Rabbi, there’s a conflict in your teachings.


I’ve noticed two major themes in your writing and speaking that, when taken together, create a dilemma. These are the themes of income being associated with the production of value for others, and the fact that the values of society are becoming less and less moral as civilization has deteriorated recently.
So this would mean that people who have the same values as the rest of the world will be more successful and make more income. How do we therefore live our lives conscious of the monetary implications of what we choose to provide for other people, while at the same time holding firmly to generally unpopular biblical principles?

∼ Isaiah


Dear Isaiah,

We love this question and especially from someone with your name. The prophet Isaiah spoke the truth, yet God’s prophets were frequently rejected both by Israel’s enemies and by most in ancient Israel as well.

If we read you correctly, you are integrating our main principle with the increasingly degraded condition of society.  Taken to its extreme, we think you might be asking, what if, for instance, society wants degenerate entertainment and by delivering to society exactly what it desires, you would make money?

We believe that the overall question is whether what you deliver possesses good qualities mixed in with the problematic.  In fact we have trouble thinking of any product that cannot be misused or abused to the detriment of the customer.  We believe that even with all the negative feelings about it today in society, tobacco is not all bad. Yes, it can certainly cause health problems but for some it can also help other areas. Selling firearms can certainly mean someone will use one of your products for an evil purpose.  But others will use it for legitimate defense of their families and lives will be saved.  Here we’ve looked at extremes that society seems to have made up its mind on already.  But truthfully, almost everything has dimensions of both good and bad. There are exceptions. For example it is hard if not impossible to find compensating benefits to making and marketing pornography or hooking young people on cocaine or other psychotropic drugs.

Generally, however, whenever two correct ideas conflict, we need to prioritize them. This is something we do all the time, including in evaluating our work. We must devote time to earning money and we must devote time to our family. When there is a conflict, we need to decide, for that particular instance, which takes priority.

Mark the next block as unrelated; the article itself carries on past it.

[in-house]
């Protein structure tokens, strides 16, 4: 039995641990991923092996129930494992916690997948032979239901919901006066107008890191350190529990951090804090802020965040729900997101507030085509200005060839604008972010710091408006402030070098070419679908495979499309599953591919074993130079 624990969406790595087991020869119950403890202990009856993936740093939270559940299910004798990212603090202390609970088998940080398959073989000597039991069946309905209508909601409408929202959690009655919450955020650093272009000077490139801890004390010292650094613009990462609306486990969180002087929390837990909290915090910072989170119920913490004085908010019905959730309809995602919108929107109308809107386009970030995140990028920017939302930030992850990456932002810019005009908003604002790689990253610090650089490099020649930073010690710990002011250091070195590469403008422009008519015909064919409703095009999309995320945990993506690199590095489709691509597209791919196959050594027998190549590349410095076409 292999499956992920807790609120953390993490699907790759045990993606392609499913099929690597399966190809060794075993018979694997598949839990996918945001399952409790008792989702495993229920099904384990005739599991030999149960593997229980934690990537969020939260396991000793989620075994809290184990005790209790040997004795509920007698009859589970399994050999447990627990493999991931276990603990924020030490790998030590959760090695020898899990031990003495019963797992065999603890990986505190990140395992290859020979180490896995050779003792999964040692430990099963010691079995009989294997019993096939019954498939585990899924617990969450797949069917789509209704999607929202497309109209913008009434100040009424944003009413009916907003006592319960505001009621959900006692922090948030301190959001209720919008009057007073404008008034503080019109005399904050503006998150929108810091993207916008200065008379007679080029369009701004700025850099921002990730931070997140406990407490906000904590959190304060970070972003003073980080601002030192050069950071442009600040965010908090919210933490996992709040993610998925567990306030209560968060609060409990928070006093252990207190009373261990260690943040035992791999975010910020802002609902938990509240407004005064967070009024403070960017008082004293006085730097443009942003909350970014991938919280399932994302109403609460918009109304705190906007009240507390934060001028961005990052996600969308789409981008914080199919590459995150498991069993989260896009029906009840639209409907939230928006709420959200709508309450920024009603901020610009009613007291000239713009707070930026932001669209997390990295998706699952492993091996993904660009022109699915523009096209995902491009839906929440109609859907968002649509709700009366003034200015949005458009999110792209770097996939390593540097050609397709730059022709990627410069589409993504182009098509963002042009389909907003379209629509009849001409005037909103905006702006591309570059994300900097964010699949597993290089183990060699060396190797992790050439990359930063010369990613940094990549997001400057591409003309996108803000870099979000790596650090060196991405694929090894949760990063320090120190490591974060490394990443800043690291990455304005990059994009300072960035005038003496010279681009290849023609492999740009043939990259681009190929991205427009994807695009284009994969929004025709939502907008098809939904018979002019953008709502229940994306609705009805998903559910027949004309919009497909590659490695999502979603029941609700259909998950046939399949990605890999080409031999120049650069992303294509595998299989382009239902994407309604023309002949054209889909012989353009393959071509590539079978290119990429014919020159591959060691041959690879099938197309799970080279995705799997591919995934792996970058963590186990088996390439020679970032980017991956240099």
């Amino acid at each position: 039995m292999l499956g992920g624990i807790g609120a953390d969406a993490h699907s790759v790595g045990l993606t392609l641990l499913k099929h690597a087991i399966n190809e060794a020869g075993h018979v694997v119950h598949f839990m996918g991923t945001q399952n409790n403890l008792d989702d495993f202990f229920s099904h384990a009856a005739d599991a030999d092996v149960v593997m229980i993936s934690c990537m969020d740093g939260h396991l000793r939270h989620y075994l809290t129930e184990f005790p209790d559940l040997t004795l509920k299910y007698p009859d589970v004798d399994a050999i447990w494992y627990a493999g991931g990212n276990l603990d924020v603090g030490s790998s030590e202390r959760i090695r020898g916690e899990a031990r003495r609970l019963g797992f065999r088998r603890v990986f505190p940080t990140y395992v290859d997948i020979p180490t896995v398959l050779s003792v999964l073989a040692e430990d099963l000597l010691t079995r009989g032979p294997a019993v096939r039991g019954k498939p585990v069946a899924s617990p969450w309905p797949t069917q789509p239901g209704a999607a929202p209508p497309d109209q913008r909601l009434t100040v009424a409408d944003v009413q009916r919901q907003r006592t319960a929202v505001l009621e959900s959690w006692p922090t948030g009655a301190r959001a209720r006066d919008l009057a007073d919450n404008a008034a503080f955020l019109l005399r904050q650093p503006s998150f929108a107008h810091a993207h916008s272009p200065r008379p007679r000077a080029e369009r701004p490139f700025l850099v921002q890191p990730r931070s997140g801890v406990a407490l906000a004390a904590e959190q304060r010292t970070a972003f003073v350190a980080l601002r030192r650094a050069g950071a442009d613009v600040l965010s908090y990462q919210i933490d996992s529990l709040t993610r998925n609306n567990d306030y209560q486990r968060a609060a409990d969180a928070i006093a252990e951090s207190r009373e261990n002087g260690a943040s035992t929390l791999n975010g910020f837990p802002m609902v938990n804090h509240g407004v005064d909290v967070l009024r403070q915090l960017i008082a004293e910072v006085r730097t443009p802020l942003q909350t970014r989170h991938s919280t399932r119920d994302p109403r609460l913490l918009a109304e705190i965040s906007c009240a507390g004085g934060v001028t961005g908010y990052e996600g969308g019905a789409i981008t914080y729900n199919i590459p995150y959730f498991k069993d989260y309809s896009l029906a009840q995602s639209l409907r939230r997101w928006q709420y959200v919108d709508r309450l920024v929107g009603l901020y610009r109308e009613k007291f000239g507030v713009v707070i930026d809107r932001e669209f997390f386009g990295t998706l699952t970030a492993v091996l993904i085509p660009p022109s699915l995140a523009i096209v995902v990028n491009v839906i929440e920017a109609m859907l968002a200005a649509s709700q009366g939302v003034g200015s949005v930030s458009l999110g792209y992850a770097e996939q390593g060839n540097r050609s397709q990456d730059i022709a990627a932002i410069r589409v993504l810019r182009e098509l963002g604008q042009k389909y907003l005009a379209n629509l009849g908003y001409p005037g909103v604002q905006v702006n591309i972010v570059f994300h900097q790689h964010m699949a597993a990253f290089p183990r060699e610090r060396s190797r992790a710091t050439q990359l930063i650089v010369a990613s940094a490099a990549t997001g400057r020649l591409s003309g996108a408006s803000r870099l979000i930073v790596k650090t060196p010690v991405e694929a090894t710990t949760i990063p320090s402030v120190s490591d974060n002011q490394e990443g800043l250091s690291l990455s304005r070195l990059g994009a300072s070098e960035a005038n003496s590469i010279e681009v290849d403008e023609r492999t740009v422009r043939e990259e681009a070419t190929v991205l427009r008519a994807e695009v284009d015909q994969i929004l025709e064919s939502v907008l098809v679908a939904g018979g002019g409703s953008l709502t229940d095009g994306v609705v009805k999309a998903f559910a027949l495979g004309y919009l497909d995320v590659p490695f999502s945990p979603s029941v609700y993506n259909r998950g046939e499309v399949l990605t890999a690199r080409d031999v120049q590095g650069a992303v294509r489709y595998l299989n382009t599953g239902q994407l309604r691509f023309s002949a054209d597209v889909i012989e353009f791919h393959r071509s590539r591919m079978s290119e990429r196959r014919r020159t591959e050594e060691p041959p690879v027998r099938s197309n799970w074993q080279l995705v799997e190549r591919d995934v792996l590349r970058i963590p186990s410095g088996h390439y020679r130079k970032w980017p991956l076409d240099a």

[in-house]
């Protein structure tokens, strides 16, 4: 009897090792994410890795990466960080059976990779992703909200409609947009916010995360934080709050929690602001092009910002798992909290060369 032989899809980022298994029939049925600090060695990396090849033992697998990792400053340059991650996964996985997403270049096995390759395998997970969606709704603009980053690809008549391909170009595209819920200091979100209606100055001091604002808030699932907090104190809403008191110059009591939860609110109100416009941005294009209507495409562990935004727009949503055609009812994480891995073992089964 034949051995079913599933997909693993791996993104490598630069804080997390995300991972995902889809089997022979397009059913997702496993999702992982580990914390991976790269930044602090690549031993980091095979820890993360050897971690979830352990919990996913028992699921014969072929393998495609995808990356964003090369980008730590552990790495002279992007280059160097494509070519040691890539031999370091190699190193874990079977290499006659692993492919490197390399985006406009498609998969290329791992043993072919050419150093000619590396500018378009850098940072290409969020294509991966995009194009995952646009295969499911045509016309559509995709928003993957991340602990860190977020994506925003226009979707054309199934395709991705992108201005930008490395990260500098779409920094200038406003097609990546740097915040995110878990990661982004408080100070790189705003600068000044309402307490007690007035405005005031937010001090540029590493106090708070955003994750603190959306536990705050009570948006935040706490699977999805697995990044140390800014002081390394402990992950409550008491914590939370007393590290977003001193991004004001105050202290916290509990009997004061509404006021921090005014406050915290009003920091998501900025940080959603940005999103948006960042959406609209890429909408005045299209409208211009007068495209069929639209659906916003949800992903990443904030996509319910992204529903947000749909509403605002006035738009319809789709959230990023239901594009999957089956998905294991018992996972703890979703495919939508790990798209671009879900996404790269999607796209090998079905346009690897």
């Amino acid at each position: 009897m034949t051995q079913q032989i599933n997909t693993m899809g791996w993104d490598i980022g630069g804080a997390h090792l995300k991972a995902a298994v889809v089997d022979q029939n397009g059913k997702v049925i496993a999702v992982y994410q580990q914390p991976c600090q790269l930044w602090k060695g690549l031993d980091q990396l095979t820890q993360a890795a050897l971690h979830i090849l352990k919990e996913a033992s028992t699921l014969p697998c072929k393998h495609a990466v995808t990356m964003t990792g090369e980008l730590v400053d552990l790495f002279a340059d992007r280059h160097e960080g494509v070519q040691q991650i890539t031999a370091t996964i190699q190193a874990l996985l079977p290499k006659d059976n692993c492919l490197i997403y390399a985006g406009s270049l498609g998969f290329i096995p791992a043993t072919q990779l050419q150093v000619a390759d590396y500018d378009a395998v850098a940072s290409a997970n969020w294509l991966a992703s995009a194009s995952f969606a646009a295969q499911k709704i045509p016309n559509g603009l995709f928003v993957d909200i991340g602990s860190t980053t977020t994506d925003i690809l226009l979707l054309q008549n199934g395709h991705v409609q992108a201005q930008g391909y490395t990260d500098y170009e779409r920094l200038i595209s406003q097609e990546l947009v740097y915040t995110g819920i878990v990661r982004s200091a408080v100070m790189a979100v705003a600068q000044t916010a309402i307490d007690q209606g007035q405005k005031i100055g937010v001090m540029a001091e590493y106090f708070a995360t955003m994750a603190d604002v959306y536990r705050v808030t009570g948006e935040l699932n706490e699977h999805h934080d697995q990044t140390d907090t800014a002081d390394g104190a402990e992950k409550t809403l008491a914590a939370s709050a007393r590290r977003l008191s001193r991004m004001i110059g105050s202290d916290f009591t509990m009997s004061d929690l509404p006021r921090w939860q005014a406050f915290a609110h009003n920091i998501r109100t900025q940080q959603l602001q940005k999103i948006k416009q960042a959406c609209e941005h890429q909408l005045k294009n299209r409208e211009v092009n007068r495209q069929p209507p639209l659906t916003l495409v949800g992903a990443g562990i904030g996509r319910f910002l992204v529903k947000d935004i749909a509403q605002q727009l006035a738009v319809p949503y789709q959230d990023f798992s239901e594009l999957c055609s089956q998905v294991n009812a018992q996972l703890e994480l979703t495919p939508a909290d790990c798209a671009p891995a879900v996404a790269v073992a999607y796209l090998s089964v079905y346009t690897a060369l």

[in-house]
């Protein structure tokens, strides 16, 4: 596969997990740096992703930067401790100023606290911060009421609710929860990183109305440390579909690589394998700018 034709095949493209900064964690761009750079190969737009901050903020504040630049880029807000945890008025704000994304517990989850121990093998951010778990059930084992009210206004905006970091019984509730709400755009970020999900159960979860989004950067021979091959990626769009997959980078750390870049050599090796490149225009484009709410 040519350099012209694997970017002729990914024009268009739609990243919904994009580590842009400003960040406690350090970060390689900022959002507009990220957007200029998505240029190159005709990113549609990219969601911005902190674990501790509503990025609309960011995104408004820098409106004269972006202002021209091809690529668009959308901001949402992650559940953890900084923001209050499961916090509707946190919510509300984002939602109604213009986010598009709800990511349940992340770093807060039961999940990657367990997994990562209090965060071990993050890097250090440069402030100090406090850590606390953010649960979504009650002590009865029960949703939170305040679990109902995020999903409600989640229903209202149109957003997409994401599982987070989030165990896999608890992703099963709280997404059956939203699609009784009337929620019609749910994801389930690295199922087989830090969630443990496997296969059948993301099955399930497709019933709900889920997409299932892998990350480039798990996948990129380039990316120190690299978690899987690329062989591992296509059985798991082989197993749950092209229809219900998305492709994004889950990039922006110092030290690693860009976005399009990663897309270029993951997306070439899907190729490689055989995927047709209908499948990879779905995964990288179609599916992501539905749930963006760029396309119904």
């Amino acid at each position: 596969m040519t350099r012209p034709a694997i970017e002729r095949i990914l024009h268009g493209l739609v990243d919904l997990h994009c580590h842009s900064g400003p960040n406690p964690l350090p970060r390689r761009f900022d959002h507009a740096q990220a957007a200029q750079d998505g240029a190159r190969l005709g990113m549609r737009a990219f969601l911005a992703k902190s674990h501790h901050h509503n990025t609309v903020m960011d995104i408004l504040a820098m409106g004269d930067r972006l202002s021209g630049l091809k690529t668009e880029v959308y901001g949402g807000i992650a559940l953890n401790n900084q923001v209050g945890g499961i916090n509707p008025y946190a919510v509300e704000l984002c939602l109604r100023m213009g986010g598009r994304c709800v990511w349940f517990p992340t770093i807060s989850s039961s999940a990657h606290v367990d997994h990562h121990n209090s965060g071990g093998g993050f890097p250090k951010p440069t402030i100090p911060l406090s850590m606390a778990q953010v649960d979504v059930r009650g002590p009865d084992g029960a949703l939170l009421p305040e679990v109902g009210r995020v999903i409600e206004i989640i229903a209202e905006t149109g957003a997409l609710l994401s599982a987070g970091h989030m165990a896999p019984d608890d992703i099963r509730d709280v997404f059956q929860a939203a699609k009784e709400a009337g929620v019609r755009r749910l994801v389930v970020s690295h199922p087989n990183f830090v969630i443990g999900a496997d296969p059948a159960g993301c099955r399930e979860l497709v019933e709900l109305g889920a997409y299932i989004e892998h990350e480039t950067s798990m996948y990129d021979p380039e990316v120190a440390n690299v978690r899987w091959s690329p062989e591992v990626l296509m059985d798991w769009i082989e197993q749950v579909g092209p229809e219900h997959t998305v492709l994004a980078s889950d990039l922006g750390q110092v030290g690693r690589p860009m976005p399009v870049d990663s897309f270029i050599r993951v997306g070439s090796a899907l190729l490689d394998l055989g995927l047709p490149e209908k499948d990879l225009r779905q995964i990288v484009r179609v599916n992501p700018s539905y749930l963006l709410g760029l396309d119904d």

We have recently closed our store for seven working days over the period of four weeks, that fell on Jewish holy days. We regularly turn down money-making opportunities that fall on the Shabbat or Jewish holy days. In cases like this, since the answer is always that God’s instruction on how to behave on these special days takes precedence, we don’t even spend any time weighing up our decision.

When it comes to living in a society whose values are increasingly anti-God, as you say, that means that fewer people share values with us and that can negatively impact income. The decisions we have to make will fall into the, “No thought needed,” to “This is a tough call” range. An example of the first might be a doctor working for a hospital that demands she performs abortions and the second might be whether or not to use a superb vendor who donates from her income to Planned Parenthood. Each of us has some hard calls to make.

Fortunately, in America and in a global economy, most of us can find like-minded people as customers, employees and employers. Chick-fil-a and Whole Foods are among many companies whose owners and CEOs took controversial stands and found new customers by doing so.

We don’t have to go out of our way to be antagonistic. In fact, nurturing relationships with people who disagree with us can, down the road, lead to having an influence on them. It can at least confuse them when we are not the angry, hate-filled bigots they assume we are. However, in the final analysis, if it does come down to a clear case of following God or being popular with people, there isn’t really a choice, no matter what the economic or social consequences are.

Life is meant to challenge us,

Rabbi Daniel and Susan Lapin

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